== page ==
This is, as they say, the Information Age. A days ago I posted a link to a graphic illustrating the exponential growth in data storage capacity, and before that I referenced the figures frequently cited to demonstrate the explosion of data and its trajectory. But it may be fair to ask what we mean by “information” or “data” anyway. James Gleik’s new book, The Information: A History, a Theory, a Flood, offers a historical frame of reference that helps us situate our present ideas about what exactly information is and what can be done with it.
Two recent reviews provide a helpful summary of the main themes. Nicholas Carr’s review, “Drowning in Beeps,” is at The Daily Beast, and Freeman Dyson’s lengthier review, “How We Know,” is in The New York Review of Books.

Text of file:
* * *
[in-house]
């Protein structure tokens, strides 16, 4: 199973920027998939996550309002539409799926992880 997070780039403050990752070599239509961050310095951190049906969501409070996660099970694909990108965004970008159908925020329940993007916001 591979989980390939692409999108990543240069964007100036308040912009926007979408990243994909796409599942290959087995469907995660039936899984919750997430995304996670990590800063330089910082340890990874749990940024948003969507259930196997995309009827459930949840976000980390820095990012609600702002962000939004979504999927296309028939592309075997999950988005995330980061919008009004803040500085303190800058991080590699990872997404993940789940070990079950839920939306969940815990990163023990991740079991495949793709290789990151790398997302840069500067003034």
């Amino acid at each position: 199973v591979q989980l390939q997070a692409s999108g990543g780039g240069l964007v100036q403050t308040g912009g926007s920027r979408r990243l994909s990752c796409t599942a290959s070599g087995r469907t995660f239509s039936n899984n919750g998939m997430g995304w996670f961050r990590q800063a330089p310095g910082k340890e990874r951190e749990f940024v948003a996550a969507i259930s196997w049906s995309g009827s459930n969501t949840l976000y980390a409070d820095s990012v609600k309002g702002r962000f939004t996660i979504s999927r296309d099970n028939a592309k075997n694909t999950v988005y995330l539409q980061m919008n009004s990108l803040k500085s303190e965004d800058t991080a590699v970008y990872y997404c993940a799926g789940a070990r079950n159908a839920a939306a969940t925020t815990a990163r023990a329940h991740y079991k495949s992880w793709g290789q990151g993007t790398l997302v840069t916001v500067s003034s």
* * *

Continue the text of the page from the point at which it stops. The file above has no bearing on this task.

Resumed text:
At the NYRB blog Gleik also wrote a short, engaging post, “The Information Palace,” examining the history of Information via the entry for “information” in Oxford English Dictionary. Here’s an excerpt:
It’s in the nineteenth century that we start to glimpse the modern sense of the word as a big category, a general thing encompassing news and facts, messages and announcements. The real turning point comes in 1948 when the Bell Labs mathematician and engineer Claude Shannon, in his landmark paper (later a book) “A Mathematical Theory of Communication,” made information, as the OED explains, “a mathematically defined quantity divorced from any concept of news or meaning …” We measure it in bits. We recognize it in words, sounds, images; we store it on the printed page and on polycarbonate discs engraved by lasers and in our genes. We are aware, more or less, that it defines our world.